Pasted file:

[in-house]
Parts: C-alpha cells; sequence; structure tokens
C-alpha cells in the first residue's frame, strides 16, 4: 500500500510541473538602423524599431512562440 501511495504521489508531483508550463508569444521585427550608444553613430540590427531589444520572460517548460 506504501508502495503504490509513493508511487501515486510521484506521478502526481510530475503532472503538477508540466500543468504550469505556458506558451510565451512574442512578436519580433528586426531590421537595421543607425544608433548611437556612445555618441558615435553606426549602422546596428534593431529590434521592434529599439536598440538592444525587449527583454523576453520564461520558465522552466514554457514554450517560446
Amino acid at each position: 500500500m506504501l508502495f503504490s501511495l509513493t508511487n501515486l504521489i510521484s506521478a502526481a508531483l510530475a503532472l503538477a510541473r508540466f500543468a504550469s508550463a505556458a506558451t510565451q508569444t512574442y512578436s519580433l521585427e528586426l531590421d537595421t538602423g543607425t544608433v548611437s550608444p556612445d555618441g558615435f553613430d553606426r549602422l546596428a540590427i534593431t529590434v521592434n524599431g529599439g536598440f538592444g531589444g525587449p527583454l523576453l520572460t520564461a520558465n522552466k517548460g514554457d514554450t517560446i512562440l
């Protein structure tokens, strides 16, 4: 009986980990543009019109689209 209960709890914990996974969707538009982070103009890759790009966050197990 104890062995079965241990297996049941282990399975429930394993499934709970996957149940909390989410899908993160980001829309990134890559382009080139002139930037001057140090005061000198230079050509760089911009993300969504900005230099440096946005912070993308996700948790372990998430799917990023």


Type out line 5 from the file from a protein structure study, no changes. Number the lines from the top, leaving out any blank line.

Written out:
């Protein structure tokens, strides 16, 4: 009986980990543009019109689209 209960709890914990996974969707538009982070103009890759790009966050197990 104890062995079965241990297996049941282990399975429930394993499934709970996957149940909390989410899908993160980001829309990134890559382009080139002139930037001057140090005061000198230079050509760089911009993300969504900005230099440096946005912070993308996700948790372990998430799917990023």